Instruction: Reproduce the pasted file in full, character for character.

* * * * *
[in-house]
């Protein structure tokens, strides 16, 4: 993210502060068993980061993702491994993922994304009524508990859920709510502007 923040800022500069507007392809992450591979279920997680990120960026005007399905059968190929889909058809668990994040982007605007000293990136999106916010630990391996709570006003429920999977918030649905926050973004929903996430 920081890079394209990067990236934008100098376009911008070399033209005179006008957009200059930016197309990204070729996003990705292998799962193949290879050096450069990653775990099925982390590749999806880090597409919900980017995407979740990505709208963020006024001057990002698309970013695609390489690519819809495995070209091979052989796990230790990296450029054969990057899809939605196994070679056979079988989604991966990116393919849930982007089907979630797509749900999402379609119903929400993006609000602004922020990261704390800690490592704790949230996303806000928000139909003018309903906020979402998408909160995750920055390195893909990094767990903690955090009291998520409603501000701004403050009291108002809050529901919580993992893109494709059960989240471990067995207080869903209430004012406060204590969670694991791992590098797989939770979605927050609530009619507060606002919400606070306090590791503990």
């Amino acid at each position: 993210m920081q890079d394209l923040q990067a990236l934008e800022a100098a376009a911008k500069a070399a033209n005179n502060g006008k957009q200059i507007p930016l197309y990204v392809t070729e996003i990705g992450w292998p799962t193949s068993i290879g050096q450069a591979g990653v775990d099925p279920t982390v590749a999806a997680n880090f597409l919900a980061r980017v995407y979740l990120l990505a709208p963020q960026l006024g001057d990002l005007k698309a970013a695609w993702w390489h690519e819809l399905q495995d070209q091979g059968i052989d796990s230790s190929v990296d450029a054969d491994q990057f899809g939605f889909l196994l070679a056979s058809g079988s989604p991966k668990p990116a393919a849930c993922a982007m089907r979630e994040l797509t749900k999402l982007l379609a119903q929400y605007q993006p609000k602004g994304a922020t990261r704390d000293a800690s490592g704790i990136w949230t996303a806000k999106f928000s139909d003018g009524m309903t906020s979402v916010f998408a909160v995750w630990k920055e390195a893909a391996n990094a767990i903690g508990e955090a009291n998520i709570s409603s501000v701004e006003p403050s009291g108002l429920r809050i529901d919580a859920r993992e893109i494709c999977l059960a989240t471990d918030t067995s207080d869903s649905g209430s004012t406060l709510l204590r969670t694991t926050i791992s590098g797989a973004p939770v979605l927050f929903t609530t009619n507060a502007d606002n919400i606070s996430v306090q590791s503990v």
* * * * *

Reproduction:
[in-house]
């Protein structure tokens, strides 16, 4: 993210502060068993980061993702491994993922994304009524508990859920709510502007 923040800022500069507007392809992450591979279920997680990120960026005007399905059968190929889909058809668990994040982007605007000293990136999106916010630990391996709570006003429920999977918030649905926050973004929903996430 920081890079394209990067990236934008100098376009911008070399033209005179006008957009200059930016197309990204070729996003990705292998799962193949290879050096450069990653775990099925982390590749999806880090597409919900980017995407979740990505709208963020006024001057990002698309970013695609390489690519819809495995070209091979052989796990230790990296450029054969990057899809939605196994070679056979079988989604991966990116393919849930982007089907979630797509749900999402379609119903929400993006609000602004922020990261704390800690490592704790949230996303806000928000139909003018309903906020979402998408909160995750920055390195893909990094767990903690955090009291998520409603501000701004403050009291108002809050529901919580993992893109494709059960989240471990067995207080869903209430004012406060204590969670694991791992590098797989939770979605927050609530009619507060606002919400606070306090590791503990």
């Amino acid at each position: 993210m920081q890079d394209l923040q990067a990236l934008e800022a100098a376009a911008k500069a070399a033209n005179n502060g006008k957009q200059i507007p930016l197309y990204v392809t070729e996003i990705g992450w292998p799962t193949s068993i290879g050096q450069a591979g990653v775990d099925p279920t982390v590749a999806a997680n880090f597409l919900a980061r980017v995407y979740l990120l990505a709208p963020q960026l006024g001057d990002l005007k698309a970013a695609w993702w390489h690519e819809l399905q495995d070209q091979g059968i052989d796990s230790s190929v990296d450029a054969d491994q990057f899809g939605f889909l196994l070679a056979s058809g079988s989604p991966k668990p990116a393919a849930c993922a982007m089907r979630e994040l797509t749900k999402l982007l379609a119903q929400y605007q993006p609000k602004g994304a922020t990261r704390d000293a800690s490592g704790i990136w949230t996303a806000k999106f928000s139909d003018g009524m309903t906020s979402v916010f998408a909160v995750w630990k920055e390195a893909a391996n990094a767990i903690g508990e955090a009291n998520i709570s409603s501000v701004e006003p403050s009291g108002l429920r809050i529901d919580a859920r993992e893109i494709c999977l059960a989240t471990d918030t067995s207080d869903s649905g209430s004012t406060l709510l204590r969670t694991t926050i791992s590098g797989a973004p939770v979605l927050f929903t609530t009619n507060a502007d606002n919400i606070s996430v306090q590791s503990v």